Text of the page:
XAML and C# are great technologies for creating apps. However can you create games with them or must you take a dependency on MonoGame? While there are many reasons to use MonoGame I believe there are some compelling reasons to stick with XAML and C# when developing games for Windows 8. Based on my experiences developing Adlib, Petunk, and Scramble Legends, I’ve tried to provide a guide to help you make a more informed decision when developing a game for Windows 8.

Adlib, Petunk, and Scramble Legends: Three fun games free for Windows 8 by Spotted Zebra
Adlib, Petunk, and Scramble Legends: Three fun games free for Windows 8 by Spotted Zebra

To start off there are certain things that can only be done using MonoGame. If your game requires one of these features the decision is an easy one.

  • Are you developing a 3D game?
  • Does your game require shaders?
  • Do you plan to use thousands of animated sprites?

If you answered yes to any of the questions above then XAML and C# will not work for you. XAML does not support 3D or shaders and you will likely run into performance problems drawing that many sprites at once. If your game does not share these requirements you may still want to use MonoGame. Here are some questions to help you decide if MonoGame is still a good choice:

MonoGame is an open source implementaiton of XNA available for Windows 8
MonoGame is an open source implementaiton of XNA available for Windows 8
  • How important is it to support multiple screen resolutions and densities for your game? How much work are you willing to do to support them?
  • Does your game involve many user interface elements? How important is it for your user interface to feel native?
  • Do you expect to create a more complex interface with animations, lists, tables, etc.?
  • Is it important to avoid external dependencies?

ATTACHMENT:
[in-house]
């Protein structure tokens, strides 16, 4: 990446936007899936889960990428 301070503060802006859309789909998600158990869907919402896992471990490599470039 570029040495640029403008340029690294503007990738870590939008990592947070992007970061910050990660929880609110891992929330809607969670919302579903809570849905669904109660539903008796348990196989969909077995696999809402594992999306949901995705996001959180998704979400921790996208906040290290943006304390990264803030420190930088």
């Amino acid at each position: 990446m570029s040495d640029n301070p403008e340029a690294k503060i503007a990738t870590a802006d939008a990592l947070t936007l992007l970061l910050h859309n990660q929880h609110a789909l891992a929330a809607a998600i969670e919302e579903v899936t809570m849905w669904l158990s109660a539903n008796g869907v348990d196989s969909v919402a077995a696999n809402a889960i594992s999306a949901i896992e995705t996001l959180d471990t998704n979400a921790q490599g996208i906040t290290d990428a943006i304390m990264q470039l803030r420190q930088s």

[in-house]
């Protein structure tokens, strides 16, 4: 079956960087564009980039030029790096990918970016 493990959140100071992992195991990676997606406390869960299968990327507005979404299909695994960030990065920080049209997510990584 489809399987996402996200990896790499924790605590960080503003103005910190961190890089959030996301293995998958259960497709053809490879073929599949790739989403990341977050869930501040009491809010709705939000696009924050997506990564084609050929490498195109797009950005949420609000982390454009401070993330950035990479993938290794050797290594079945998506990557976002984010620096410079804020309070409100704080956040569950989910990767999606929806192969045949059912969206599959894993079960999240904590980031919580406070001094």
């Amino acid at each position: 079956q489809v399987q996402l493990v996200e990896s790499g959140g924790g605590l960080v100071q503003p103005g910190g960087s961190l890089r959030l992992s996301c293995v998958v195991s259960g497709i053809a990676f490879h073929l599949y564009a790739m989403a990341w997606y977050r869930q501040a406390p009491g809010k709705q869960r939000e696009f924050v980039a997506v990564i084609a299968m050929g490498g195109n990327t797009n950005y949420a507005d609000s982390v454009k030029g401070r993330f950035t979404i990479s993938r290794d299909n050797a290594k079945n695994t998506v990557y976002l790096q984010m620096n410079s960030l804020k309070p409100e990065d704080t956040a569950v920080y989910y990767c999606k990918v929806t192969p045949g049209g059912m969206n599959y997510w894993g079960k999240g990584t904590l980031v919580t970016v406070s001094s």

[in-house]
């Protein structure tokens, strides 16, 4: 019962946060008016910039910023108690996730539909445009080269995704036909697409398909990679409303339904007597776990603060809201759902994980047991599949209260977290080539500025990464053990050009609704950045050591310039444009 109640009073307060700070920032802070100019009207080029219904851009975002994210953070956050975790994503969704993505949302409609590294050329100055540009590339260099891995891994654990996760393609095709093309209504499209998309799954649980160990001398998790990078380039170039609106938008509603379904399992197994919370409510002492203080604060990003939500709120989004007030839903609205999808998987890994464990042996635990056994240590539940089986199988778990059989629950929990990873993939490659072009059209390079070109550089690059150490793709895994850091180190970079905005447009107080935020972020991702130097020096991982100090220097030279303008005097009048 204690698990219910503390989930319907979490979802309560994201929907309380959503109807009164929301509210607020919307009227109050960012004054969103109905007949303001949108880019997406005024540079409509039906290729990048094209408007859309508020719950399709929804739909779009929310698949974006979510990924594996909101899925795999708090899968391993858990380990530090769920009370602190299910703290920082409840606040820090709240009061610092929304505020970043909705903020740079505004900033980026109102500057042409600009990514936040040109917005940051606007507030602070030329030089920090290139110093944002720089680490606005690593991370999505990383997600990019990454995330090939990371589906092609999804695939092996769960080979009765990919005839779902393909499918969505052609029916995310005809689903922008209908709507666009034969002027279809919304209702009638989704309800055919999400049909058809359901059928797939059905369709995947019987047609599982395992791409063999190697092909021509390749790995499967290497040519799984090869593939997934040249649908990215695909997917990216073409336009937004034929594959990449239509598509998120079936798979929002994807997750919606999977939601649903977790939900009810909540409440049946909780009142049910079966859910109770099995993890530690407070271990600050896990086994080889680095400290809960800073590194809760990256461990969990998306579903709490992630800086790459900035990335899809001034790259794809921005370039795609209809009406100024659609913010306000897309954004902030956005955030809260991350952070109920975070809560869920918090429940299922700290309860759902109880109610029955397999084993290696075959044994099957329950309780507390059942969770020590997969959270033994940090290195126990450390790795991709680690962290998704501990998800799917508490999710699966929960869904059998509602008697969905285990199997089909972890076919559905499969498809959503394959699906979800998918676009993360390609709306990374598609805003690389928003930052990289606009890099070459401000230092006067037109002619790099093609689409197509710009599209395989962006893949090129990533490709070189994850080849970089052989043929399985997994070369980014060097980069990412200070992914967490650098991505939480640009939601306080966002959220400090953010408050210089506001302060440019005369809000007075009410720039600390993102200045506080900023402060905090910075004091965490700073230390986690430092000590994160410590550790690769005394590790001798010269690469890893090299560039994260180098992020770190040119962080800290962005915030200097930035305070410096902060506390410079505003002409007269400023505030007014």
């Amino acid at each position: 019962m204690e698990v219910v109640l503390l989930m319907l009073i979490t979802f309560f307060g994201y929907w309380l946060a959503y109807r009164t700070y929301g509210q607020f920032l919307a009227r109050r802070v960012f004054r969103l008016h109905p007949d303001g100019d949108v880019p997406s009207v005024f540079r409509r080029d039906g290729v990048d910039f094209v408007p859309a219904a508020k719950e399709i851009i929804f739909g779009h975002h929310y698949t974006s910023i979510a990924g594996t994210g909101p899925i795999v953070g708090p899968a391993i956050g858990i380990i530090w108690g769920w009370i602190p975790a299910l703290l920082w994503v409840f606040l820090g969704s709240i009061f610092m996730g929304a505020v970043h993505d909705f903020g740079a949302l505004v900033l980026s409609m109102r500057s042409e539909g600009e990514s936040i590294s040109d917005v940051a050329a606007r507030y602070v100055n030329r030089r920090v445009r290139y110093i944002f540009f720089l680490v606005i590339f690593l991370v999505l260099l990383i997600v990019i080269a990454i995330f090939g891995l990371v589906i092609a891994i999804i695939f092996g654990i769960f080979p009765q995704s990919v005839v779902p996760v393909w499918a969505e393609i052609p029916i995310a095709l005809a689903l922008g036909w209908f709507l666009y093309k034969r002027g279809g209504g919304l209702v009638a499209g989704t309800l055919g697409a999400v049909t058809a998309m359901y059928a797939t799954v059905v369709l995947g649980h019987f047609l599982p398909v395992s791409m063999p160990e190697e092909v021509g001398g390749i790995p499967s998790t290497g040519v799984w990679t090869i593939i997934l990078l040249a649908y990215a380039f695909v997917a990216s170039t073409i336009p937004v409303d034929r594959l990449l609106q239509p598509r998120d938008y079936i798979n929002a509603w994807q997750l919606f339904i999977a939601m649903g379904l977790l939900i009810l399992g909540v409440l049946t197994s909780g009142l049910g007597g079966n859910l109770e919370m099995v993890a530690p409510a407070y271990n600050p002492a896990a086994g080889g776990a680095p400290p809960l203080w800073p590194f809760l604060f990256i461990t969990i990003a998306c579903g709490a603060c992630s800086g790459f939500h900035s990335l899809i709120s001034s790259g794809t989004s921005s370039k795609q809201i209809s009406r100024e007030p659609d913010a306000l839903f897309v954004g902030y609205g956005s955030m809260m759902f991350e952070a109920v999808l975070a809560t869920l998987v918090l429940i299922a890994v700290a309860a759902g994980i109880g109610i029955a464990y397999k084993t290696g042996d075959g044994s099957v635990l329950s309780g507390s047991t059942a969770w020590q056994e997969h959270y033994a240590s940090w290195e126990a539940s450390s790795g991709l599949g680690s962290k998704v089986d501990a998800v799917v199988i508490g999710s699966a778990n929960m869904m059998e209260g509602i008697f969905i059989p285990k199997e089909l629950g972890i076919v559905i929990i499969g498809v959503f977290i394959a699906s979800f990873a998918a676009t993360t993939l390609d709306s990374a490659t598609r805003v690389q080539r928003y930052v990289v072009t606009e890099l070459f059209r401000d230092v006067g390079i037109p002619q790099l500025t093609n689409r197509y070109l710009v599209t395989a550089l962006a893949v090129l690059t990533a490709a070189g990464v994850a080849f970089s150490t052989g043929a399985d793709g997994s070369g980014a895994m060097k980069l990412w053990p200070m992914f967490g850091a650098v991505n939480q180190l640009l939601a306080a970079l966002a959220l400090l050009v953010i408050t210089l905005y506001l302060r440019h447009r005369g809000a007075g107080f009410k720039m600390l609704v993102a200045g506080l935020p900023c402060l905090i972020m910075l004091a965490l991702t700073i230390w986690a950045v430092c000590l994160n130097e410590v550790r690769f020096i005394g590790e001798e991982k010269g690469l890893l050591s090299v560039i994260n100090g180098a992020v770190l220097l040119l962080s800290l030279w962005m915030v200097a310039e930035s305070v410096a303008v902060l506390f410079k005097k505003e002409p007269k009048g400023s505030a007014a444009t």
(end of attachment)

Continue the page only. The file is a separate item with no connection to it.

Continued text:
If the above are important to you then stick with XAML and C#. Using the WinRT user interface toolkit will guarantee that your interface looks and feels like a Windows 8 application and enable you to create whatever you want. In addition, WinRT has its own system to support multiple screen resolutions and densities – all you have to do is create art assets at different scales and use the appropriate controls.

Have it Both Ways

With that being said there is a third option available to Windows 8 game developers. Use XNA to draw your game and XAML to render your user interface. With this approach you can have your cake and eat it, too. However it’s no silver bullet; you will still have to come up with a way to scale your game for different screen resolutions, and when porting your game you will have to rewrite the non-XNA user interfaces.

What option is best really depends on your game and your requirements. Speaking for myself, I originally created games for Windows 8 using MonoGame but have since shifted to using vanilla C# and XAML. In my case I wanted to leverage WinRT’s support for different resolution and reduce the overhead associated with managing MonoGame and XAML side by side. What will you choose?

Continue reading my series on making games for Windows 8:
  1. Writing a Windows 8 Game Loop: Explores three ways to create a game loop
  2. XAML or MonoGame?: Examines the pros and cons for each option
  3. Storing Game Data in the Cloud: Azure Mobile Services or Cloud Storage?
  4. Animating Sprites with XAML: Cover the basics of animation for Windows 8
  5. Animating Spritesheets with XAML: Learn how to render a spritesheet using XAML and C#
  6. Persisting Game Data in Practice: One way to do it and some common pitfalls
  7. Keeping Game Data Consistent: How to maintain consistency in a NoSQL world